Last week, Brenda discussed canned wines as a hot trend for wine in 2017. This week, we bring you another great wine trend; Sparkling Wines!
I am a HUGE fan of bubbles and enjoy trying a new bottle whenever I can, so I love that experts are saying sparkling wines will continue to be hot in 2017. I love that restaurants and bars are adding more bubbles to their menus. Recently, Entrepreneur noted sparkling wine as a major wine trend in 2016 because, “It’s lower in alcohol (so ostensibly you can drink more), lower in calories (so ostensibly you can drink more) and bubbles just seem to make us happy”. Who doesn’t want to drink more and be happy? You can count me in.
There are many styles and finishes of sparkling wine out there. I am by no means a wine expert, but I’ve complied some “sparkling wine basics” and some of my favorite go to bottles.
To start, sparkling wine has a fascinating history full of myths and contention. One of the most well know myths is that a Benedictine Monk in the 17th century named Dom Perignon invented the process for making French Champagne. This myth might not be completely accurate but the iconic brand Dom Perignon, is named after him. Dom Perignon is produced by the famed champagne house Moet & Chandon. You can read more about the myth on VinePair and how the two techniques for making sparkling wines, came to be.
The two techniques for making sparkling wine are, the Charmat-Martinotti method or Italian method and the Champagne method. Vinepair describes, “the real difference between the Charmat-Martinotti method and the Champagne method is the ultimate taste of the wine. Wines in the Charmat-Martinotti method tend to be younger and fruitier while wines made using the Champagne method are often drier and less fruity”. In addition to Champagne the most well-known sparkling, there are several other types of sparkling wines that are usually named after the region where the grapes were produced or the type of grapes used. Cava from Spain, and Prosecco from Italy for example.
I often hear people say they stay away from sparkling wines because of the sugar content or because it’s “too sweet”. Surprising to many, including myself, sparkling wines can have less residual sugar than red or white wine, depending on the finish. Here is a great chart from Wine Folly that shows residual sugar in sparkling wine based on the finish; Brut Nature, Brut, Extra Dry, Dry, Demi Sec from dry to sweet, in that order. I personally like drier wines, with less residual sugar so I look for Brut on the label. I’ve never had a Brut Nature, so I’ll add trying one to my 2017 goals. I’ve read they can be tough on the palette though and harder to find.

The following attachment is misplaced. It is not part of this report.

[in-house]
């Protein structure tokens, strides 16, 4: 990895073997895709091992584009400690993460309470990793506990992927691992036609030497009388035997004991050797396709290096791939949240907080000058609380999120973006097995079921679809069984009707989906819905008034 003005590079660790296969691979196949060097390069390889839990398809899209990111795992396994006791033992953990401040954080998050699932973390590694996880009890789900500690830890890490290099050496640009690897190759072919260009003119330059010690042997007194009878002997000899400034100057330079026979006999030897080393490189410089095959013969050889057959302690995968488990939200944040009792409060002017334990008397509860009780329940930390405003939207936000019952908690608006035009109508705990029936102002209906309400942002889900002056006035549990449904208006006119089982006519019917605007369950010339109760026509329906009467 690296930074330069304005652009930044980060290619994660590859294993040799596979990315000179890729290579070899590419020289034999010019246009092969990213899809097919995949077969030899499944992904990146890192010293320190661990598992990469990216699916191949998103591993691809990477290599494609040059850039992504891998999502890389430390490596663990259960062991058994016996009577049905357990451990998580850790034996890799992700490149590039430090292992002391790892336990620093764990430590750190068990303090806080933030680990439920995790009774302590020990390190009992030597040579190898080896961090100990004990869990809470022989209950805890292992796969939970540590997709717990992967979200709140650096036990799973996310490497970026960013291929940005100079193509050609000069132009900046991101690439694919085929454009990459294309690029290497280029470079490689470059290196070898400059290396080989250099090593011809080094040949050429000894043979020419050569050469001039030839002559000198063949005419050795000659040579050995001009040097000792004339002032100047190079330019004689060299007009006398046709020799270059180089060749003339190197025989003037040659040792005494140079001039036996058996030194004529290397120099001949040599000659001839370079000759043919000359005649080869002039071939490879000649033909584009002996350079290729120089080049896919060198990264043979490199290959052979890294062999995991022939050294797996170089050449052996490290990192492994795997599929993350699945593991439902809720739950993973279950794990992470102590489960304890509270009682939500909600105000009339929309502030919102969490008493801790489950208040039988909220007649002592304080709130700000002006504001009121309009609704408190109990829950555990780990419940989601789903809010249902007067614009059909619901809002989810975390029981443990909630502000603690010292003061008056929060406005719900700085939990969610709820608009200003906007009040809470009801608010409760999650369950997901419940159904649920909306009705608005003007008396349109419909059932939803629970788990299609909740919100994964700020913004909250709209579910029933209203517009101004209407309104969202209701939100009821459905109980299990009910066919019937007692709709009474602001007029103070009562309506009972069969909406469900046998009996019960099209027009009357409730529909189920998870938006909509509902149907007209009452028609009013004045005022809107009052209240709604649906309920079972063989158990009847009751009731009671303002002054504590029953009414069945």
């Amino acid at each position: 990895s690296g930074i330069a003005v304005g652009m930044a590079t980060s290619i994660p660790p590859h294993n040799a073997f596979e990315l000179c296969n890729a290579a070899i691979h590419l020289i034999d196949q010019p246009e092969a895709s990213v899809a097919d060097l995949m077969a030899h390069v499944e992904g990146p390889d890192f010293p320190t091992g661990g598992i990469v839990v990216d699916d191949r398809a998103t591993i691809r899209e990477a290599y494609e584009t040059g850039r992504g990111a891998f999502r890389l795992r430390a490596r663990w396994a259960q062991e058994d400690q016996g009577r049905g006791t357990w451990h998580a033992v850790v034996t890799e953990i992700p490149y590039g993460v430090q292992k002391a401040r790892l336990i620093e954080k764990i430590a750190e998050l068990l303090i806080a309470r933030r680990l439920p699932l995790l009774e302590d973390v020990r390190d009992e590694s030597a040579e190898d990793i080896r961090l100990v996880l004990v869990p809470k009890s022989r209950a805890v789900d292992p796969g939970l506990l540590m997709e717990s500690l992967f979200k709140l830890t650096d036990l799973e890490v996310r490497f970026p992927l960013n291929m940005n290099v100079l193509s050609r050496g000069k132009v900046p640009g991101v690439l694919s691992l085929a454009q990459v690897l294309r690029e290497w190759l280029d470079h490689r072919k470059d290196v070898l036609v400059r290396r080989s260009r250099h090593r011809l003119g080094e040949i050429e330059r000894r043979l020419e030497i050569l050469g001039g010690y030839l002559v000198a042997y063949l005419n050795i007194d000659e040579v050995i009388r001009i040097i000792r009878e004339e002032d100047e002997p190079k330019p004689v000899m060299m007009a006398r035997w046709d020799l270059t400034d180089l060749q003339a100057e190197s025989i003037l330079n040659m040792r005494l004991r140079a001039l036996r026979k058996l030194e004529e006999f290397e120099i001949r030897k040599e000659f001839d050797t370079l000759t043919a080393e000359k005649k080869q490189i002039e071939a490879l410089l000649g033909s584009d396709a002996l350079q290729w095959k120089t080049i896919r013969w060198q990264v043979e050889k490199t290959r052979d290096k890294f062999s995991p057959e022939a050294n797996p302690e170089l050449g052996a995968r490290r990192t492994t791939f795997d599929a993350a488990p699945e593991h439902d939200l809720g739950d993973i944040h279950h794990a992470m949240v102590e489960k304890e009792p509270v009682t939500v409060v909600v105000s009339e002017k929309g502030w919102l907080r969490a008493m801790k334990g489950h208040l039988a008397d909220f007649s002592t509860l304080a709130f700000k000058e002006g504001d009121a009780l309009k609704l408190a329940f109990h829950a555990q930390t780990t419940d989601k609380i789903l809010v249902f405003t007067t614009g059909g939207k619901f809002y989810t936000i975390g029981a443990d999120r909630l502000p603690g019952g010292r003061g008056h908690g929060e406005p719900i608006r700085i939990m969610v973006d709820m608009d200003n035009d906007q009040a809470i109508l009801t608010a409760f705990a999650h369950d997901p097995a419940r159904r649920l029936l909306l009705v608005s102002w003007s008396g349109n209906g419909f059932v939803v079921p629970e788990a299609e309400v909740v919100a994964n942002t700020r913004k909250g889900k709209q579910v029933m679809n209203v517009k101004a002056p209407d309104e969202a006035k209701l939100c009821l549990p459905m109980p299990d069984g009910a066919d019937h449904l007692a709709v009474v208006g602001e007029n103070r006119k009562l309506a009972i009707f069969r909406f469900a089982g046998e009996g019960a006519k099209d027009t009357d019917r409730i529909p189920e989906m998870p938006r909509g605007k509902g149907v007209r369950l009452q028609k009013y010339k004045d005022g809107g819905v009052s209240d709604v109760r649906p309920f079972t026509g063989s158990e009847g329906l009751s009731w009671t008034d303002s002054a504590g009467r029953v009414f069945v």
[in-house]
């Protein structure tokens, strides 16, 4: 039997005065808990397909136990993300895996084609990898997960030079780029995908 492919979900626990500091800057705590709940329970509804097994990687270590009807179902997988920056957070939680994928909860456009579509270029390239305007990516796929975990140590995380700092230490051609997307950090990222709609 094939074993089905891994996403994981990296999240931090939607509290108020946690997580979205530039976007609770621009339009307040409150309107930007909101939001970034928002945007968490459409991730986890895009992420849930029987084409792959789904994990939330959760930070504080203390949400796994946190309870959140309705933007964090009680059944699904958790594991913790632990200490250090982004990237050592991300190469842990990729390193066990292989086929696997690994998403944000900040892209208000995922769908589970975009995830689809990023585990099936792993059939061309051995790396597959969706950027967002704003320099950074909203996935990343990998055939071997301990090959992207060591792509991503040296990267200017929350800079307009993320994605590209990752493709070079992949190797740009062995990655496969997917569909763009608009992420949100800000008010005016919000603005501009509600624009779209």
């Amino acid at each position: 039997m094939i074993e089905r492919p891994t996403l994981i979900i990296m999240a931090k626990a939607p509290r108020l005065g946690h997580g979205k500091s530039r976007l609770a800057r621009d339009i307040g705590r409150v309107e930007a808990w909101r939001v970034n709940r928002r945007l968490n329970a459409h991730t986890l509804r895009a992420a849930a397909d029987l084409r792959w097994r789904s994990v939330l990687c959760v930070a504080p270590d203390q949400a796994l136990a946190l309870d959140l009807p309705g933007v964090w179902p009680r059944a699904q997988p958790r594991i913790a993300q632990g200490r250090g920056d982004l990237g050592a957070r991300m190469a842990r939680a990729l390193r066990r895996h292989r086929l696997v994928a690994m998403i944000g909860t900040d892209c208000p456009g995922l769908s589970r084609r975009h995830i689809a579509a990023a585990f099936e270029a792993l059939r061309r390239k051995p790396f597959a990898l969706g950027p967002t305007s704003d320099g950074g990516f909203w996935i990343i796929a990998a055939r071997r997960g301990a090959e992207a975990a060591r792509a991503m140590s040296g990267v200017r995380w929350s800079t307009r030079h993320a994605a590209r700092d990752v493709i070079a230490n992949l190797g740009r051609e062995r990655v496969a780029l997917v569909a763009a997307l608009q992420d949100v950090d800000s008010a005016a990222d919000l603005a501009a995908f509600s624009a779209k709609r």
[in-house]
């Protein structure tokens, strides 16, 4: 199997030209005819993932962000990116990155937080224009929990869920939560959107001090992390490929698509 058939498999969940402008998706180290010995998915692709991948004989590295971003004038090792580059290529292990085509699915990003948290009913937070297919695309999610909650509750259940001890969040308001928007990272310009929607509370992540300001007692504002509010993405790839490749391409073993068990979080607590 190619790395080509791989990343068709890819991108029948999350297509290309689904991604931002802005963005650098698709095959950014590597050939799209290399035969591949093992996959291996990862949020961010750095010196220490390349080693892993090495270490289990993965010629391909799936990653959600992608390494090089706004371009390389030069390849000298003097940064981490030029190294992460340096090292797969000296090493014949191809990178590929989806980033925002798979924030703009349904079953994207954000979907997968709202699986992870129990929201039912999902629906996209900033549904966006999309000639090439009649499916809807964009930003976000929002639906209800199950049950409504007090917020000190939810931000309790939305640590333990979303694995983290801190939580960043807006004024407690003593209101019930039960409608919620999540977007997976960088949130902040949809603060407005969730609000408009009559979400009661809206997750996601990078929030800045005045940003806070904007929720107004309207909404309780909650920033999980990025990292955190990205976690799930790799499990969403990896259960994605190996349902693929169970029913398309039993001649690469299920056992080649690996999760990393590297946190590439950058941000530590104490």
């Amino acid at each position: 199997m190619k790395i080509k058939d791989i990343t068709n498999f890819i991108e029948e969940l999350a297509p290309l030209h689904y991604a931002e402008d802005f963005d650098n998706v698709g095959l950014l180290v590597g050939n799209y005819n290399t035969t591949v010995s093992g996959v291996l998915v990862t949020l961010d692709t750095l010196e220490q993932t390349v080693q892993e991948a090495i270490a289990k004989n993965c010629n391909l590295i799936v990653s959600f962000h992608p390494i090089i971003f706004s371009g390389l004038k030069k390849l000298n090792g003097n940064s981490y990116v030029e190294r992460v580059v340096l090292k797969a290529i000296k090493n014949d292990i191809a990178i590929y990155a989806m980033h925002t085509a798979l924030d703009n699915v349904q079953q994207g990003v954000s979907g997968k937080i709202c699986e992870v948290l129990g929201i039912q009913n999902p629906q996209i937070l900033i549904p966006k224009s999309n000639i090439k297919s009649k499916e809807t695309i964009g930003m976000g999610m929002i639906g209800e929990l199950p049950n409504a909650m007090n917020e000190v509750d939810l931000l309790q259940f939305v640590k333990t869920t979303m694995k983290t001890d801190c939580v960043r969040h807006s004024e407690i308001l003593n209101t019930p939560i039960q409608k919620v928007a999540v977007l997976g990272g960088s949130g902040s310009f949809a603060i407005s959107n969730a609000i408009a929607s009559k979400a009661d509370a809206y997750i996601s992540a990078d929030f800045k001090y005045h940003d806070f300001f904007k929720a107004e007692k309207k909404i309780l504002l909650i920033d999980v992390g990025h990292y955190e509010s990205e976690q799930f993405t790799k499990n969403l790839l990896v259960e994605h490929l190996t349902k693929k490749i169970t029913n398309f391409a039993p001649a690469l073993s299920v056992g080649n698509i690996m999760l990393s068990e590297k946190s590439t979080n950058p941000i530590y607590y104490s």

If you are new to sparkling wines or are looking for a new bottle to try, here are some of the bubbles I love:
- I’ve always loved Schramsberg Blanc de Blancs 2013. It’s a brut in the $30 range, so great for a special occasion. Blancs de Blancs are made of 100% chardonnay grapes.
- I stumbled onto Scharffenberger Brut Excellence non-vintage in Costco and love it. It’s made with the traditional champagne process but with grapes from Mendocino, California and is in the $20 range.
- Are you familiar with Cava? Cava is Spain’s sparkling wine claim to fame. Freixenet Sparkling Cordon Negro Brut Cava is a very affordable and pleasant non-vintage in the $12 range. I love the bottle, it has a very 1920s vibe.
- Schramsberg as makes a Sparkling Brut Rosè 2013. This Rosè is described as flavorful, complex and dry. It’s another splurge in the $30 range, but it received 92 points from Wine Spectator and in my opinion, well worth it.
- Mumm Napa Brut Prestige is a tried and true, non-vintage favorite that you can find almost anywhere fine wine is sold. Also in the $20 range.
- Nicolas Feuillatte Brut Reserve was another great Costco find for me in the $20 range. It’s described as having an abundance of bubbles, white fruit forward with a fresh opening, smooth, pleasant and balanced. I had a few glasses of this during the holidays and it made me happy.
Can you tell I like bubbles?! I hope you try some of these bottles and enjoy. If you have any bottles you love, I'd love to hear from you.